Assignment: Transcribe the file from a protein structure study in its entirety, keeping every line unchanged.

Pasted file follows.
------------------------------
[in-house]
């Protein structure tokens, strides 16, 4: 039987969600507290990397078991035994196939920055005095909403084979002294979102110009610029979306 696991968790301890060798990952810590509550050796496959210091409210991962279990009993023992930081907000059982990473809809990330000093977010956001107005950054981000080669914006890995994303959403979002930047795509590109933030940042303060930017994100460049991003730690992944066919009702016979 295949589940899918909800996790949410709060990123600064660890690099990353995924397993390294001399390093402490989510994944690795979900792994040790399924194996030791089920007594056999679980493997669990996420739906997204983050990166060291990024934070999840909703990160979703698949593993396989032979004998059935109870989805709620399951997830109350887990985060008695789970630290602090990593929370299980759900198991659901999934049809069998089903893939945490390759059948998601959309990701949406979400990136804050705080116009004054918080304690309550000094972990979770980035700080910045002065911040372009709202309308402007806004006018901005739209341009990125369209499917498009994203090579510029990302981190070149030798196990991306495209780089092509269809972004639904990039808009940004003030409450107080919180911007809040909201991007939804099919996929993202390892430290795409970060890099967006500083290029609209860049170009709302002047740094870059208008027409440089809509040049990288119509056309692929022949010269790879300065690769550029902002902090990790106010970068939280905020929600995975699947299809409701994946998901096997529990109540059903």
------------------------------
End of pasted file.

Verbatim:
[in-house]
């Protein structure tokens, strides 16, 4: 039987969600507290990397078991035994196939920055005095909403084979002294979102110009610029979306 696991968790301890060798990952810590509550050796496959210091409210991962279990009993023992930081907000059982990473809809990330000093977010956001107005950054981000080669914006890995994303959403979002930047795509590109933030940042303060930017994100460049991003730690992944066919009702016979 295949589940899918909800996790949410709060990123600064660890690099990353995924397993390294001399390093402490989510994944690795979900792994040790399924194996030791089920007594056999679980493997669990996420739906997204983050990166060291990024934070999840909703990160979703698949593993396989032979004998059935109870989805709620399951997830109350887990985060008695789970630290602090990593929370299980759900198991659901999934049809069998089903893939945490390759059948998601959309990701949406979400990136804050705080116009004054918080304690309550000094972990979770980035700080910045002065911040372009709202309308402007806004006018901005739209341009990125369209499917498009994203090579510029990302981190070149030798196990991306495209780089092509269809972004639904990039808009940004003030409450107080919180911007809040909201991007939804099919996929993202390892430290795409970060890099967006500083290029609209860049170009709302002047740094870059208008027409440089809509040049990288119509056309692929022949010269790879300065690769550029902002902090990790106010970068939280905020929600995975699947299809409701994946998901096997529990109540059903």